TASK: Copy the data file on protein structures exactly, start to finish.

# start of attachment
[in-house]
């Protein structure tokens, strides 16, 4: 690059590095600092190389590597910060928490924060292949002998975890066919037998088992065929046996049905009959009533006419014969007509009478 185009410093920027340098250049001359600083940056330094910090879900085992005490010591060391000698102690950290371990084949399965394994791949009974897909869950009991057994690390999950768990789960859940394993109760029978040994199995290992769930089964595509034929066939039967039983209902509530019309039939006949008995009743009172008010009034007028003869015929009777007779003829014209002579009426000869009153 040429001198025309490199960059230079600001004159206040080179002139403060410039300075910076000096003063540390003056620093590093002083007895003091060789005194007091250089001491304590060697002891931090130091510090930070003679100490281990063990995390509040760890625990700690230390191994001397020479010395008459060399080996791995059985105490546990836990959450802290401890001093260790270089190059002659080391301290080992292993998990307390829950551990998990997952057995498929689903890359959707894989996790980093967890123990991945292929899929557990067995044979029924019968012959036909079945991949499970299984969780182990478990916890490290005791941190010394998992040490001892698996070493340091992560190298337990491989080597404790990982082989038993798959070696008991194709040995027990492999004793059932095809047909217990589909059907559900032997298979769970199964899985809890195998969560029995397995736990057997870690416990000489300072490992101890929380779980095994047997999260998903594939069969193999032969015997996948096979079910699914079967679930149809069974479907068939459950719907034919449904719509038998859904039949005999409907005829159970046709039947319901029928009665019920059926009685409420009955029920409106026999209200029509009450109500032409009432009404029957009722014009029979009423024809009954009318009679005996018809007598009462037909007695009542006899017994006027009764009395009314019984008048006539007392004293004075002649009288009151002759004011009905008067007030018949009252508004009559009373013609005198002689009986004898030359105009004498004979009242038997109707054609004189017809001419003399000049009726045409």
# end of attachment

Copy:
[in-house]
């Protein structure tokens, strides 16, 4: 690059590095600092190389590597910060928490924060292949002998975890066919037998088992065929046996049905009959009533006419014969007509009478 185009410093920027340098250049001359600083940056330094910090879900085992005490010591060391000698102690950290371990084949399965394994791949009974897909869950009991057994690390999950768990789960859940394993109760029978040994199995290992769930089964595509034929066939039967039983209902509530019309039939006949008995009743009172008010009034007028003869015929009777007779003829014209002579009426000869009153 040429001198025309490199960059230079600001004159206040080179002139403060410039300075910076000096003063540390003056620093590093002083007895003091060789005194007091250089001491304590060697002891931090130091510090930070003679100490281990063990995390509040760890625990700690230390191994001397020479010395008459060399080996791995059985105490546990836990959450802290401890001093260790270089190059002659080391301290080992292993998990307390829950551990998990997952057995498929689903890359959707894989996790980093967890123990991945292929899929557990067995044979029924019968012959036909079945991949499970299984969780182990478990916890490290005791941190010394998992040490001892698996070493340091992560190298337990491989080597404790990982082989038993798959070696008991194709040995027990492999004793059932095809047909217990589909059907559900032997298979769970199964899985809890195998969560029995397995736990057997870690416990000489300072490992101890929380779980095994047997999260998903594939069969193999032969015997996948096979079910699914079967679930149809069974479907068939459950719907034919449904719509038998859904039949005999409907005829159970046709039947319901029928009665019920059926009685409420009955029920409106026999209200029509009450109500032409009432009404029957009722014009029979009423024809009954009318009679005996018809007598009462037909007695009542006899017994006027009764009395009314019984008048006539007392004293004075002649009288009151002759004011009905008067007030018949009252508004009559009373013609005198002689009986004898030359105009004498004979009242038997109707054609004189017809001419003399000049009726045409």